Anna Morgan is the beautiful young daughter of a grocer. Though not of noble blood by birth, she is determined that she will use her natural advantages to marry nobility. Her father is a member of the National Fascist Front (NFF), and they want to use her to help their cause. Despite her upper class aspirations, she is being sent to the palatial home of Lord Liripip – as a kitchen maid! – where she, with the aid of a cook who is sympathetic to their cause, will attempt to assist the NFF in attaining its goals.

Hannah Morganstern performed in her father’s cabaret in Berlin until an uprising destroys all Jewish businesses. Fearing for their daughter’s safety, her parents decide to send her to stay with her mother’s brother-in-law, Lord Liripip. She is warned that although the family will allow her to come to them, they may not exactly welcome her – especially the current Lady Liripip.

Both girls arrive at Starkers on the same day. Anna meets Lord Liripip’s son, Teddy, at the gate and is driven to the house in his Bugatti and introduced to Lady Liripip. Hannah is escorted to the house by Hardy, the under-gardener, in a wheelbarrow to the kitchens and dumped on the cook.

What follows is a delightful mix-up of mistaken identities. Hannah becomes the maid while Anna becomes the somewhat privileged relative. Teddy believes he is in love with Anna, although it is really Hannah that he whispers words of love to in the dark. Despite Anna’s obvious angling for Teddy’s affections, in her secret soul it is a man who deals with flowers who truly tickles her fancy.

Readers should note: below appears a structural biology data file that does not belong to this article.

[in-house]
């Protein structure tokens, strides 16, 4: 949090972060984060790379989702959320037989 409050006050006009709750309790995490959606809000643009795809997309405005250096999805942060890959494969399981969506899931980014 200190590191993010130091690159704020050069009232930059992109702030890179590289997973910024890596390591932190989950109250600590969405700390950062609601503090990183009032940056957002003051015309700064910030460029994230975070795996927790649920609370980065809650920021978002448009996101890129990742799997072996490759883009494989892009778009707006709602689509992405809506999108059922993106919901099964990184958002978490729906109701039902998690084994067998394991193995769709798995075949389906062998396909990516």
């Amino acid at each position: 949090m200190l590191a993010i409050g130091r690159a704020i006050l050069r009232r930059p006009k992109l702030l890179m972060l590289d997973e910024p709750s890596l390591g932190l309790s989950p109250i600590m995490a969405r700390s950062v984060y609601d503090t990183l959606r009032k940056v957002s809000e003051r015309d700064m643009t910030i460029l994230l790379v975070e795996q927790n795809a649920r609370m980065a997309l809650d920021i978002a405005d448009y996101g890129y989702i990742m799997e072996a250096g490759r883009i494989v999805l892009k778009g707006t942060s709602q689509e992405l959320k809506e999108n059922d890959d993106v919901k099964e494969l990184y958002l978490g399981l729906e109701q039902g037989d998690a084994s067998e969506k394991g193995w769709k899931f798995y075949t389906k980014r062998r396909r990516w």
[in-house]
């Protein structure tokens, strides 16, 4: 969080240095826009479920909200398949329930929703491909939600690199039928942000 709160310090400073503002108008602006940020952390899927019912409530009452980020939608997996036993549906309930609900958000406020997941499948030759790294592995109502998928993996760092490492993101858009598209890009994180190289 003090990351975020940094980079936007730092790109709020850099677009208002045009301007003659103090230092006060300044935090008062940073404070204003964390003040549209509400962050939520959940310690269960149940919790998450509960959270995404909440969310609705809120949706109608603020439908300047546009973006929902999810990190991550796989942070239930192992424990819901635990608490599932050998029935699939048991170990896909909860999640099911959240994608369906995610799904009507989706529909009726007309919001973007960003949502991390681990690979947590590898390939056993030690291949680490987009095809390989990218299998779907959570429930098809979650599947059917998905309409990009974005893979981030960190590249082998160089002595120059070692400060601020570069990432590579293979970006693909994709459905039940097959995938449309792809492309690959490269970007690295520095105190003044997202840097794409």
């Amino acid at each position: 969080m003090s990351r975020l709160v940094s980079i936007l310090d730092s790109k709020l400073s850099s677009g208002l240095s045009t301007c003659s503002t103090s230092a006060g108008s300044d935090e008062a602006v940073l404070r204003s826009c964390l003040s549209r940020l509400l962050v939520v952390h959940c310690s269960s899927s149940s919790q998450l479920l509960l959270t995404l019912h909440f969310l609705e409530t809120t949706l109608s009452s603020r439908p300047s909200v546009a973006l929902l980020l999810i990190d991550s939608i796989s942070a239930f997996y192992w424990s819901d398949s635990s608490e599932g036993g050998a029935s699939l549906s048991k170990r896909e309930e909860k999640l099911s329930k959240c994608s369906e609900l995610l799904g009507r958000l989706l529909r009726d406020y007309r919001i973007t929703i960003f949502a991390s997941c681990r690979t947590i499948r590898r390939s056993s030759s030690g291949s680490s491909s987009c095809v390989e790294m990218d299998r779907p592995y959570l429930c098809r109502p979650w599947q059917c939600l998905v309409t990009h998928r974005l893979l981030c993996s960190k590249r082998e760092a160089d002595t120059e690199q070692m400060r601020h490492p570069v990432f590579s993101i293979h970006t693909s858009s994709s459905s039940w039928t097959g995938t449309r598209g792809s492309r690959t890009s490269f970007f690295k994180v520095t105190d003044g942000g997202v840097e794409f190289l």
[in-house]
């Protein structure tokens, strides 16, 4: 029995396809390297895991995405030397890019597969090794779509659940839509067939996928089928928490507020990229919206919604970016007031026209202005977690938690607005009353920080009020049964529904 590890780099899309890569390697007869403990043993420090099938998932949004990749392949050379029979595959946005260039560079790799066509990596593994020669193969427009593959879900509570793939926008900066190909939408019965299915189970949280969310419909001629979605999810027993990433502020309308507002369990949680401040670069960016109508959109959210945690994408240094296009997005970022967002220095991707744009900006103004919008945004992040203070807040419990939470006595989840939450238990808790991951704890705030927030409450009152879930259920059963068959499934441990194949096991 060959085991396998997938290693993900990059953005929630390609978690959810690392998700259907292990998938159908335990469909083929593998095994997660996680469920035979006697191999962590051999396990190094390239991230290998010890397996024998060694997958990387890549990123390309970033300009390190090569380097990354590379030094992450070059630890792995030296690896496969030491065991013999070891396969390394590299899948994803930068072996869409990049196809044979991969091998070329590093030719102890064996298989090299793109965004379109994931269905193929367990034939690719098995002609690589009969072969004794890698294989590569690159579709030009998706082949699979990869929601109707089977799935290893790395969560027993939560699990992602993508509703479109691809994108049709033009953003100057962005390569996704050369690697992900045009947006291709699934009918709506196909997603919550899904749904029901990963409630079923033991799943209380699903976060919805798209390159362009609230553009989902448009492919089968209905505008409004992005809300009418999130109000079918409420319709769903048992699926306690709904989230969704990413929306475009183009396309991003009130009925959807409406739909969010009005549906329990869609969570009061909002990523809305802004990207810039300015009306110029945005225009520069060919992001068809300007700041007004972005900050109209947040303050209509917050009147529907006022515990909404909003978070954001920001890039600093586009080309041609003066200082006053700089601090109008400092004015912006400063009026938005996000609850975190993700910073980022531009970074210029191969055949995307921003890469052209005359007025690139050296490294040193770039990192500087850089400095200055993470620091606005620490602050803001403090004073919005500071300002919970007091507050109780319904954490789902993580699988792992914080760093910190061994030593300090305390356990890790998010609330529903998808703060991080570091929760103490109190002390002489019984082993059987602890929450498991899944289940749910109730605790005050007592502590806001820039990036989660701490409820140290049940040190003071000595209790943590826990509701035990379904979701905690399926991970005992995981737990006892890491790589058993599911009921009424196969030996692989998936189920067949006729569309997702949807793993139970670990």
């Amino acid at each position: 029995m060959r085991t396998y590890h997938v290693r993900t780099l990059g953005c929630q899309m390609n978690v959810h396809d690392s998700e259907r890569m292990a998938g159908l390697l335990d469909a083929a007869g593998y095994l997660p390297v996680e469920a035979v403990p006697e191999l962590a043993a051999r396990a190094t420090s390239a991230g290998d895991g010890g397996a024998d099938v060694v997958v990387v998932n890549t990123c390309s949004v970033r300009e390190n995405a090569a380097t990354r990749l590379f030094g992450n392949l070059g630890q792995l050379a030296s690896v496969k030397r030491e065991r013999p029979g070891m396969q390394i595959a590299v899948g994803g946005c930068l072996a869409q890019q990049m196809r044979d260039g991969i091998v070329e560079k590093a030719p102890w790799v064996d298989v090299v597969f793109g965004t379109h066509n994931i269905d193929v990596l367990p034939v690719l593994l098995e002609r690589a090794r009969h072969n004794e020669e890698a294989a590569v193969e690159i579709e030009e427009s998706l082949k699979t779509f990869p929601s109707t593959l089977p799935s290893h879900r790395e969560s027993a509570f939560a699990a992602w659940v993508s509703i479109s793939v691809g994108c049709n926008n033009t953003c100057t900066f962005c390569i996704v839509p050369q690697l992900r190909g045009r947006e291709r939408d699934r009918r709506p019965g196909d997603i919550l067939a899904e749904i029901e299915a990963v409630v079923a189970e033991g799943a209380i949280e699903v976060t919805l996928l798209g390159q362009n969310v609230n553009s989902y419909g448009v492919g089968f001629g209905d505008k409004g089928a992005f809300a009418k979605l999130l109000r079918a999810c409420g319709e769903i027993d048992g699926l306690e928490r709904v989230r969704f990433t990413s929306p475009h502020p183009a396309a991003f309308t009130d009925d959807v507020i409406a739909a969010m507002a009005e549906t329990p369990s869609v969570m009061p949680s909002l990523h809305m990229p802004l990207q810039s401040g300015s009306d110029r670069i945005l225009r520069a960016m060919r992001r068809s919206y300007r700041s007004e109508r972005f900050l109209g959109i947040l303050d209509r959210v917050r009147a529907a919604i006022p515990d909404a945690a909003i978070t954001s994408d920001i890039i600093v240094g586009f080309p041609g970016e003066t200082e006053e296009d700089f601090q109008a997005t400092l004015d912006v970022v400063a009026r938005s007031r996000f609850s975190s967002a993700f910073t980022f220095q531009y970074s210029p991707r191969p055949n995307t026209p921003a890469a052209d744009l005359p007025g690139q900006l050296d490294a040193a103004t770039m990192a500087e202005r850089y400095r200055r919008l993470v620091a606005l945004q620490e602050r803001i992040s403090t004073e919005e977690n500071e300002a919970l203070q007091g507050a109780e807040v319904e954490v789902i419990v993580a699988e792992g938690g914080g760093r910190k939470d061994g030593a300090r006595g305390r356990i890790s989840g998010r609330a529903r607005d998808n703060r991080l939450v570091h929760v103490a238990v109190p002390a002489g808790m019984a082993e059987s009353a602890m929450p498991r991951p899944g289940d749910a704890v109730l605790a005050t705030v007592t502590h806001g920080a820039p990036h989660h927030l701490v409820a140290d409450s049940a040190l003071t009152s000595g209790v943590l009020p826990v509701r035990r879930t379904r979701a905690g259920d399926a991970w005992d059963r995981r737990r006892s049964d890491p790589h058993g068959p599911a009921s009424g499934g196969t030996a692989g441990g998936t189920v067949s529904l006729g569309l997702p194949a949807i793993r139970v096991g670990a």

If those confusions are not enough, let’s add the fact that Anna’s supposed contact – the cook – has been taken ill and a new and unsuspecting cook has taken her place. Anna herself does not suspect what the NFF truly expects her duties to entail. Teddy is not the care-free Oxford student that one might suppose. And Lord Liripip does not realize that Hannah is a relation but thinks she is a highly desirable courtesan!

Enjoyable though this story is, I must add my mom-alert warning. Tangled, twisted and spicy, this is not the best choice of book for the younger (middle grade) set. It is filled with sexual innuendos and bawdy behavior not appropriate for all audiences.